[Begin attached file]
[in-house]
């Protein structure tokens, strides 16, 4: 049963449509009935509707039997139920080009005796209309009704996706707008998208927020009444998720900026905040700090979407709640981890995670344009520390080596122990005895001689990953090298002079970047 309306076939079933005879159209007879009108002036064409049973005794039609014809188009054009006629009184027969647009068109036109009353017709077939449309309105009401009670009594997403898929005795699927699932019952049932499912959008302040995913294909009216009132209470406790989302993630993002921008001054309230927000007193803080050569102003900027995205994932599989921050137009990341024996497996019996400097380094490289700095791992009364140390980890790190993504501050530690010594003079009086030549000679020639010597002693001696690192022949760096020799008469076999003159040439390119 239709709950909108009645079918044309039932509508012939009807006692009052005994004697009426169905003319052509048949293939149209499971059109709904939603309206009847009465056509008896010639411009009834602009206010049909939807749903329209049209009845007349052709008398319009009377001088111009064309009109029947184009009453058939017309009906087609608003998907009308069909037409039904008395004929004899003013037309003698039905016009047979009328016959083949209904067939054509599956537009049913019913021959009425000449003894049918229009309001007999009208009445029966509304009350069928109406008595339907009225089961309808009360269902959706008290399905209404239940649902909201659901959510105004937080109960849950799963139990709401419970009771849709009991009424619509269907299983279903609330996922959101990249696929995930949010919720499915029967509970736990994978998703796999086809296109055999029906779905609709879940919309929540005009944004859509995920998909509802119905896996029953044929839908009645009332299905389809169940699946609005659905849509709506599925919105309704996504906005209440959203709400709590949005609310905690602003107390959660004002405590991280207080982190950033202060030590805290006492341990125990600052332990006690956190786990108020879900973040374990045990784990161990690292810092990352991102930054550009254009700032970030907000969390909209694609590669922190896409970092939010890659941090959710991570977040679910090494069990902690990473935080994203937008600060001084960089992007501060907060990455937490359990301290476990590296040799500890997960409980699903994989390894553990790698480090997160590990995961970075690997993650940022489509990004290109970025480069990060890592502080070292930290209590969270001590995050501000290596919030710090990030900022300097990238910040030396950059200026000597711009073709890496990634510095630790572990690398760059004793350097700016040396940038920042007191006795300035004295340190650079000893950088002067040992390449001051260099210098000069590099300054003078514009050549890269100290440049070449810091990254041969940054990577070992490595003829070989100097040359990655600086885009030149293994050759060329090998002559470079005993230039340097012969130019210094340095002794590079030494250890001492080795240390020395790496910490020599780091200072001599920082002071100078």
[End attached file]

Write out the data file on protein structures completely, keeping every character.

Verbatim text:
[in-house]
């Protein structure tokens, strides 16, 4: 049963449509009935509707039997139920080009005796209309009704996706707008998208927020009444998720900026905040700090979407709640981890995670344009520390080596122990005895001689990953090298002079970047 309306076939079933005879159209007879009108002036064409049973005794039609014809188009054009006629009184027969647009068109036109009353017709077939449309309105009401009670009594997403898929005795699927699932019952049932499912959008302040995913294909009216009132209470406790989302993630993002921008001054309230927000007193803080050569102003900027995205994932599989921050137009990341024996497996019996400097380094490289700095791992009364140390980890790190993504501050530690010594003079009086030549000679020639010597002693001696690192022949760096020799008469076999003159040439390119 239709709950909108009645079918044309039932509508012939009807006692009052005994004697009426169905003319052509048949293939149209499971059109709904939603309206009847009465056509008896010639411009009834602009206010049909939807749903329209049209009845007349052709008398319009009377001088111009064309009109029947184009009453058939017309009906087609608003998907009308069909037409039904008395004929004899003013037309003698039905016009047979009328016959083949209904067939054509599956537009049913019913021959009425000449003894049918229009309001007999009208009445029966509304009350069928109406008595339907009225089961309808009360269902959706008290399905209404239940649902909201659901959510105004937080109960849950799963139990709401419970009771849709009991009424619509269907299983279903609330996922959101990249696929995930949010919720499915029967509970736990994978998703796999086809296109055999029906779905609709879940919309929540005009944004859509995920998909509802119905896996029953044929839908009645009332299905389809169940699946609005659905849509709506599925919105309704996504906005209440959203709400709590949005609310905690602003107390959660004002405590991280207080982190950033202060030590805290006492341990125990600052332990006690956190786990108020879900973040374990045990784990161990690292810092990352991102930054550009254009700032970030907000969390909209694609590669922190896409970092939010890659941090959710991570977040679910090494069990902690990473935080994203937008600060001084960089992007501060907060990455937490359990301290476990590296040799500890997960409980699903994989390894553990790698480090997160590990995961970075690997993650940022489509990004290109970025480069990060890592502080070292930290209590969270001590995050501000290596919030710090990030900022300097990238910040030396950059200026000597711009073709890496990634510095630790572990690398760059004793350097700016040396940038920042007191006795300035004295340190650079000893950088002067040992390449001051260099210098000069590099300054003078514009050549890269100290440049070449810091990254041969940054990577070992490595003829070989100097040359990655600086885009030149293994050759060329090998002559470079005993230039340097012969130019210094340095002794590079030494250890001492080795240390020395790496910490020599780091200072001599920082002071100078």